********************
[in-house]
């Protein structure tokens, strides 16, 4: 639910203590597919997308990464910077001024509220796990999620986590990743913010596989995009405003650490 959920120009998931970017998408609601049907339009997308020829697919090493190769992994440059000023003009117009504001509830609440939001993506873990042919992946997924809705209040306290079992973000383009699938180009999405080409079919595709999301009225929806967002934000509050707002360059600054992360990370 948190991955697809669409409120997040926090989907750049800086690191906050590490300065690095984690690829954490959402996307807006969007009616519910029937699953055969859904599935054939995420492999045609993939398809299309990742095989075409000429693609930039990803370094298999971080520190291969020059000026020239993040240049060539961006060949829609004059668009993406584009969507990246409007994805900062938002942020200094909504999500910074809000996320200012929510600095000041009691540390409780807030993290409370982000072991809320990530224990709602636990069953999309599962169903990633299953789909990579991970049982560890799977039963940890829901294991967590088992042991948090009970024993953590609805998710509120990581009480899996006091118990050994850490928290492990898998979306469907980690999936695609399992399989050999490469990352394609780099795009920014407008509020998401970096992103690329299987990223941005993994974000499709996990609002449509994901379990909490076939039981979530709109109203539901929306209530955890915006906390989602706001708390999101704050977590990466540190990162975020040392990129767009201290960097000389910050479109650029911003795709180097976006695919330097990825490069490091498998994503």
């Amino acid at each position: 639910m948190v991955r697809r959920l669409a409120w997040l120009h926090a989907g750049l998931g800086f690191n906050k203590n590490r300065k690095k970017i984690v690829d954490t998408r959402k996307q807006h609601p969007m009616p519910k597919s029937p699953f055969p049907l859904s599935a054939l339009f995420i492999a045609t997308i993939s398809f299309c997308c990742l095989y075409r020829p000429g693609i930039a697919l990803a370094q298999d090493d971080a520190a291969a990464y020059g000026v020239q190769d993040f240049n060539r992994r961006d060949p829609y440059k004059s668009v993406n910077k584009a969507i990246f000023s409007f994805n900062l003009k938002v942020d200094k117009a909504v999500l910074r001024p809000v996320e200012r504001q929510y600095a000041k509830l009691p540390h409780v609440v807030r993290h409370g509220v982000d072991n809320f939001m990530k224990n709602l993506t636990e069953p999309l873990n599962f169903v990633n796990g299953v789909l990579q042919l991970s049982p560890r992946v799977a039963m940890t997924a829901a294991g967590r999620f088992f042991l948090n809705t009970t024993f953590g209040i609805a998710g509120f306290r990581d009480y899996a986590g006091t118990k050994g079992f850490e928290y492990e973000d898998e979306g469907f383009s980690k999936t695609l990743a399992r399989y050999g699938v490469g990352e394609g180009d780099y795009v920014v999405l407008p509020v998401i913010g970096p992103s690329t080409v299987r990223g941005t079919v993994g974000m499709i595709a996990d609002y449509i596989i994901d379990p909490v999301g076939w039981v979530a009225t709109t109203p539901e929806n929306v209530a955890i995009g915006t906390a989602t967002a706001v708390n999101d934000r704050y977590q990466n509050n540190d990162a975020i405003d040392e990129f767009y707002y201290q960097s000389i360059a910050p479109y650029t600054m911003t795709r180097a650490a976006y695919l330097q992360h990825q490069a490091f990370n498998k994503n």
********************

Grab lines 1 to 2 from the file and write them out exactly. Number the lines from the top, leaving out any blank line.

[in-house]
């Protein structure tokens, strides 16, 4: 639910203590597919997308990464910077001024509220796990999620986590990743913010596989995009405003650490 959920120009998931970017998408609601049907339009997308020829697919090493190769992994440059000023003009117009504001509830609440939001993506873990042919992946997924809705209040306290079992973000383009699938180009999405080409079919595709999301009225929806967002934000509050707002360059600054992360990370 948190991955697809669409409120997040926090989907750049800086690191906050590490300065690095984690690829954490959402996307807006969007009616519910029937699953055969859904599935054939995420492999045609993939398809299309990742095989075409000429693609930039990803370094298999971080520190291969020059000026020239993040240049060539961006060949829609004059668009993406584009969507990246409007994805900062938002942020200094909504999500910074809000996320200012929510600095000041009691540390409780807030993290409370982000072991809320990530224990709602636990069953999309599962169903990633299953789909990579991970049982560890799977039963940890829901294991967590088992042991948090009970024993953590609805998710509120990581009480899996006091118990050994850490928290492990898998979306469907980690999936695609399992399989050999490469990352394609780099795009920014407008509020998401970096992103690329299987990223941005993994974000499709996990609002449509994901379990909490076939039981979530709109109203539901929306209530955890915006906390989602706001708390999101704050977590990466540190990162975020040392990129767009201290960097000389910050479109650029911003795709180097976006695919330097990825490069490091498998994503």